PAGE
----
However, if he steamed west from the 50 the Meridian then he would have been 15 miles on his westerly course. at Noon that day/ Incidentally. at Noon , he was at 41-16 North or you do not accept the evidence of Bisset. or the normal practices of navigation?
That being so, and he made a due west course despite a beam wind or a south setting current, then he was at 41-16 N. when he turned west and had come south 39-15 = 24 miles from a start latitude of 41-40 North... 4 miles south of the wreck. Something like this
View attachment 77542
The southern western extremity of the Ice Field ( not the pack ice) is not in dispute. The evidence of the captain of the Birma shows where it was.
Hi Jim,
In your sketch you show icefields in Black and Blue colour. What is the different between the two?
 
Jim Currie

Jim Currie

Senior Member
Hi Jim,
In your sketch you show icefields in Black and Blue colour. What is the different between the two?
Hello Mike.

On Day17 of the US Inquiry, Captain Knapp, of the USN Hydrographic Office produced the following plot.
1628763981826
which was drawn - not for accuracy, but to "fit" the distress position.
I superimposed it on my plot, which was was developed from the ice reports of Troutenfels, Californian, Mesaba, Parisian and Carpathia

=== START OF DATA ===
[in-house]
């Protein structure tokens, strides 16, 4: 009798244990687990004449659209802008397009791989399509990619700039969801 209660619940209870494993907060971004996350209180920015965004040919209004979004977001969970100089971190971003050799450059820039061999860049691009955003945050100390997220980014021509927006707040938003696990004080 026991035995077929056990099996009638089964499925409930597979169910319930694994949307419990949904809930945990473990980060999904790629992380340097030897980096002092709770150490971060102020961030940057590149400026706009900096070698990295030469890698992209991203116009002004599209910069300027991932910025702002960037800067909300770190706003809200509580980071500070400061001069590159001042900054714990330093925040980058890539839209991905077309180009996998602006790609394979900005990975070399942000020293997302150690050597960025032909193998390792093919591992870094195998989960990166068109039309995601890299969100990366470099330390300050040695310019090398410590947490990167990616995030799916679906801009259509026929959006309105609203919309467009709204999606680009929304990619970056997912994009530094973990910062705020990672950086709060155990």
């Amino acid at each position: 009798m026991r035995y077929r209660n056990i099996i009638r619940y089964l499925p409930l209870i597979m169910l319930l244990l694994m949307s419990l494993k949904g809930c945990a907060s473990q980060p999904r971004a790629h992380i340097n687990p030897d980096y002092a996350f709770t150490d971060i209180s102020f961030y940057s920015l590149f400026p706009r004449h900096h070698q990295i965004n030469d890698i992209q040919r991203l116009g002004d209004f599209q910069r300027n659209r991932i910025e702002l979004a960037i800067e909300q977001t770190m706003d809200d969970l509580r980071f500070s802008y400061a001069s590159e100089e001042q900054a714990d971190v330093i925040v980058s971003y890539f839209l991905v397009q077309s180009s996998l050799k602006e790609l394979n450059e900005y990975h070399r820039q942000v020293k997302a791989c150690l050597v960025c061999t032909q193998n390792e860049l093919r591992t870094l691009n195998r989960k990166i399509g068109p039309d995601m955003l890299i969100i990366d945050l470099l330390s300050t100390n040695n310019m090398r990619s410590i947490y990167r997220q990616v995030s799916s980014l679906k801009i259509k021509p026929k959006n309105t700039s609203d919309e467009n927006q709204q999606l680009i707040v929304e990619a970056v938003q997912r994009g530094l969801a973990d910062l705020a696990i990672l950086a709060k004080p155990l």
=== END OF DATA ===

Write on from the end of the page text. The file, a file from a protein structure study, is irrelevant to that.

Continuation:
Mike Spooner

Mike Spooner

Member
Hello Mike.

On Day17 of the US Inquiry, Captain Knapp, of the USN Hydrographic Office produced the following plot.
View attachment 77546 which was drawn - not for accuracy, but to "fit" the distress position.
I superimposed it on my plot, which was was developed from the ice reports of Troutenfels, Californian, Mesaba, Parisian and Carpathia
Hi Jim,
Thanks for the further information . Can I take it the reported Titanic CQD position shown on your sketch in the black section is not in the correct place, but should be just west of the blue colour. If so can you please place on your first sketch.
 
Jim Currie

Jim Currie

Senior Member
Hi Jim,
Thanks for the further information . Can I take it the reported Titanic CQD position shown on your sketch in the black section is not in the correct place, but should be just west of the blue colour. If so can you please place on your first sketch.
No, Mike the position shown is exact. The incorrect Boxhall CQD is 12.7 miles to the westward of the wreck site. I will show the relative positions on a close-up of Captain Knapp' chart.The positions are eccurate
Close up for Mike